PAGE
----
The importance of listening to students in response to a pandemic (and beyond)

white book in white table near yellow wall

As Coronavirus dominates our everyday life and impacts profoundly on the University experience for millions of students, it’s important that we don’t forget the lessons of 2019 in which student partnership was key.

One small positive of the new world that we have found ourselves in since March is that it had forced institutions to look at their student charters in a very different way to what they had done previously. It feels that it is only being slowly noticed that the way forward for the sector was to truly work in partnership with students in order to improve the university experience. For many Students’ Unions, this is welcome renewed energy into what they had been preaching for years: “Listen to Students”.

From my experience last year as a Students’ Union President, I noticed the sector soon saw best practice emerging in which institutions started paying students in a bid to treat them as a true partner in every sense. This saw staff and student projects became the shining pillars of achievement and we saw what could actually be done when we worked together collaboratively. Students are experts in their own learning experience, so it made every sense to include them equally in key decisions; a warmly welcomed culture change by many Students’ Unions.

As COVID has taken over however it is essential that this partnership working continues and isn’t binned off as endless deadlines and rapid decision making takes over. The sector is working tirelessly to keep up with the latest changes and adapt in ways they have never been asked to do before, students must be kept at the heart of this.

There is still lots of work to be done though, and it can only be a hope that this cultural shift can be maintained in a post-pandemic world. There is still the issue of student representatives being seen apathetically on a national scale too as they have come under scathing hits from the government for their “niche activism”.

As the university experience has been well and truly transformed during 2020, including students in what this looks like and involving them in shaping this new learning experience has never been more important.

As we face unknown ways of working and try out new ways of teaching which we haven’t done before, it is crucial to ensure that students are kept at the heart of future decision making. This is so that institutions can get it right and avoid simple mistakes that students will undoubtedly point out immediately anyway. We are already beginning to see instances of this across the sector, where issues students warned of back in March could have been easily prevented from happening; but now are too far gone to fix easily.

If you are wanting to proactively work with students, here are some partnership principles we think it’s important you remember about working with them during Coronavirus and beyond

  • Responding to this pandemic is new for everybody. That means neither students nor university leaders will get it perfect. But, by working together and learning from each other, it will help to ensure the experience is positive for as many students as possible.
  • When mistakes are made in response to this pandemic, working proactively with students means you can work together to take feedback easily and quickly in order to be responsive. Mistakes are natural, but it’s how you work together to respond to them which will mark your response.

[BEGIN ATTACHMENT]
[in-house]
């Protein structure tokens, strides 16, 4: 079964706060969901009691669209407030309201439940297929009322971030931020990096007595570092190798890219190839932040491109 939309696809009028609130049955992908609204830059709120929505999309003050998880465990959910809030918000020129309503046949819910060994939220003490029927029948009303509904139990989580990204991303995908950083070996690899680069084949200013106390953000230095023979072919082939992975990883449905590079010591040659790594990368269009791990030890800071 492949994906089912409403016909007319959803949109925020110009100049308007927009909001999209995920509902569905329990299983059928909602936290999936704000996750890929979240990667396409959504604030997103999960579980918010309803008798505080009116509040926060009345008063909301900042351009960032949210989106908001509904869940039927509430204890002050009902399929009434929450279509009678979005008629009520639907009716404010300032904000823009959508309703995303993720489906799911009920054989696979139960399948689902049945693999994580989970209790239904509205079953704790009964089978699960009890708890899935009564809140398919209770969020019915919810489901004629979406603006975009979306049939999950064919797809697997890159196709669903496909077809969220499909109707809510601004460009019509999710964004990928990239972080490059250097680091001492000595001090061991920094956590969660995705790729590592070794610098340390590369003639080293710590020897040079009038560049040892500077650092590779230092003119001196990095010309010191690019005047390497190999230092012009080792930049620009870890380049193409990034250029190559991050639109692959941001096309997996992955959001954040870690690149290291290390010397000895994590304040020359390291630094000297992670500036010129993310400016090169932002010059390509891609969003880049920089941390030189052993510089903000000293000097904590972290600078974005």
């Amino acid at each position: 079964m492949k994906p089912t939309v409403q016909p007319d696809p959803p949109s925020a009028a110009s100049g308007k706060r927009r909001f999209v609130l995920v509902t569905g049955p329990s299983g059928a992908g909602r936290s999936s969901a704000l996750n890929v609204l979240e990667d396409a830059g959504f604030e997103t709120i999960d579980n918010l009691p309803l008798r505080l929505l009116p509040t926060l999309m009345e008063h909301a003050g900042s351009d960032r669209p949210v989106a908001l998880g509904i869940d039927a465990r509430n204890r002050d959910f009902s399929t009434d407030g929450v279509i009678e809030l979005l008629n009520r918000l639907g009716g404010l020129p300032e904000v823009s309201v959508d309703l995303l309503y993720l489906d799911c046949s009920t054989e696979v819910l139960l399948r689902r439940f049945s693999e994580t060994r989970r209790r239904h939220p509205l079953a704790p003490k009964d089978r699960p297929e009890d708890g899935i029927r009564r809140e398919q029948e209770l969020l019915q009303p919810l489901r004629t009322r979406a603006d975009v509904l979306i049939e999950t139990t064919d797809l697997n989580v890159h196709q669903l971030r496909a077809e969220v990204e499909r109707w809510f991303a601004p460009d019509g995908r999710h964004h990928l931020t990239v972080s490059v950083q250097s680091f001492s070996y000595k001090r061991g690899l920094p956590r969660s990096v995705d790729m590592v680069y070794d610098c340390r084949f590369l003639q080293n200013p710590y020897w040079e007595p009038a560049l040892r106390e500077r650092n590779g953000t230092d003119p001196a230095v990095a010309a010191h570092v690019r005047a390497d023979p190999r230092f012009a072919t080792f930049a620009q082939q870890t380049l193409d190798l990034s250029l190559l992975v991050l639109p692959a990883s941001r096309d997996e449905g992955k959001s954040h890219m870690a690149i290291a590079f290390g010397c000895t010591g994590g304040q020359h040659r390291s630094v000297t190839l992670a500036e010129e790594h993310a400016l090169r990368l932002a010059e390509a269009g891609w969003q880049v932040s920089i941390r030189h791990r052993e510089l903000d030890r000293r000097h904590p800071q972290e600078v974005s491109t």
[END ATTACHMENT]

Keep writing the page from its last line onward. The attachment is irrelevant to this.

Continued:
• Look back to your student charters. They are not just a nice wall decoration or meant to live on a dusty shelf! Get them out and start actively working by those principles set out. If you don’t have one, use this time to think about the ways in which working collaboratively is working ready to adapt and update yours later.
  • Speak proactively to Course/Academic Representatives to shape the learning experience. As we are all becoming more familiar with new platforms and technologies, be sure to take advantage of this to better communicate with reps in order to help you both get timely feedback and ensure the feedback process and loop is as streamlined as it can be. Students will be the only ones who authentically know what they learning experience feels like; so listen to them.
  • Following this, support your Students’ Union to recruit Course Reps! You will need to hear more from students than ever before, and this is an engaging way in which you can get honest and truthful feedback. It will also benefit students to be involved in shaping their university through what feels to be a difficult and uncertain period.
  • When sat in meetings, think about who isn’t at the table and needs to be. This might be someone from the Students’ Union, a student representative or even a missing University department who could contribute greatly to the discussions. Because you’ve got the people you think are most experienced around the table, it doesn’t mean they necessarily are. It’s critical to focus on getting lived experience of issues to the table, and if nothing else make sure that there is some student representation in all meetings.
  • Make sure you keep your students updated with what’s going on, and let your Students’ Union know what you’re doing beforehand. This is important, as it means SU’s can support and improve things where necessary with the student body. When you know what is going on, it is easy to forget that actually not everyone around you also does. Students want to know the answer to questions as well! Keep them in the loop; have space for open discussion; and actively encourage feedback so every student feels valued.

Isobel Hall is the Director of Strategic Development and External Engagement at Campaigns for Students.

You can follow Isobel on Twitter at: @isobelvhall

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